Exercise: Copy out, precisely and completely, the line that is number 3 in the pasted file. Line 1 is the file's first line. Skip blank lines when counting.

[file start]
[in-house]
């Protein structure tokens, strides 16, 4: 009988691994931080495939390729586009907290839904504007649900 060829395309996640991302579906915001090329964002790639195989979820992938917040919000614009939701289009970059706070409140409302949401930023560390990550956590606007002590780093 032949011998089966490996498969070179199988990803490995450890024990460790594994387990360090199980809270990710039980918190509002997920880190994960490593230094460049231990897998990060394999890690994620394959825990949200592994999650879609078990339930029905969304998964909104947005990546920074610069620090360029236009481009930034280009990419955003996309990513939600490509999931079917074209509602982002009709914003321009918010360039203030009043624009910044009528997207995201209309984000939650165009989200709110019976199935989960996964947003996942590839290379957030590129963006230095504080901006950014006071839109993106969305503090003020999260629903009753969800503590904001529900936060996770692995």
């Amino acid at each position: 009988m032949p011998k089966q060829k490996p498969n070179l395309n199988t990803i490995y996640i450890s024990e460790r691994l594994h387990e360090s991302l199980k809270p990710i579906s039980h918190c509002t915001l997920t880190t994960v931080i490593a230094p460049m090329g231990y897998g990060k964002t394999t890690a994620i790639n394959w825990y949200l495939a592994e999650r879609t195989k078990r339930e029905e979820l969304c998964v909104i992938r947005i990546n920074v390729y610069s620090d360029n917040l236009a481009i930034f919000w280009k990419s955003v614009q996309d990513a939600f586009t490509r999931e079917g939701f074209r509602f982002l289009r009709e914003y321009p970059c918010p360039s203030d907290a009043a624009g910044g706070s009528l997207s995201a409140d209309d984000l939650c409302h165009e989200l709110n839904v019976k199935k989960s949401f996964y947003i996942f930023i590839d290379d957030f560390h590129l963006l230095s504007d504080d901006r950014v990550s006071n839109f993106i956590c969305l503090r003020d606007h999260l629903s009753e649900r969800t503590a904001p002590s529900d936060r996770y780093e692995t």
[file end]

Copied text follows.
């Amino acid at each position: 009988m032949p011998k089966q060829k490996p498969n070179l395309n199988t990803i490995y996640i450890s024990e460790r691994l594994h387990e360090s991302l199980k809270p990710i579906s039980h918190c509002t915001l997920t880190t994960v931080i490593a230094p460049m090329g231990y897998g990060k964002t394999t890690a994620i790639n394959w825990y949200l495939a592994e999650r879609t195989k078990r339930e029905e979820l969304c998964v909104i992938r947005i990546n920074v390729y610069s620090d360029n917040l236009a481009i930034f919000w280009k990419s955003v614009q996309d990513a939600f586009t490509r999931e079917g939701f074209r509602f982002l289009r009709e914003y321009p970059c918010p360039s203030d907290a009043a624009g910044g706070s009528l997207s995201a409140d209309d984000l939650c409302h165009e989200l709110n839904v019976k199935k989960s949401f996964y947003i996942f930023i590839d290379d957030f560390h590129l963006l230095s504007d504080d901006r950014v990550s006071n839109f993106i956590c969305l503090r003020d606007h999260l629903s009753e649900r969800t503590a904001p002590s529900d936060r996770y780093e692995t």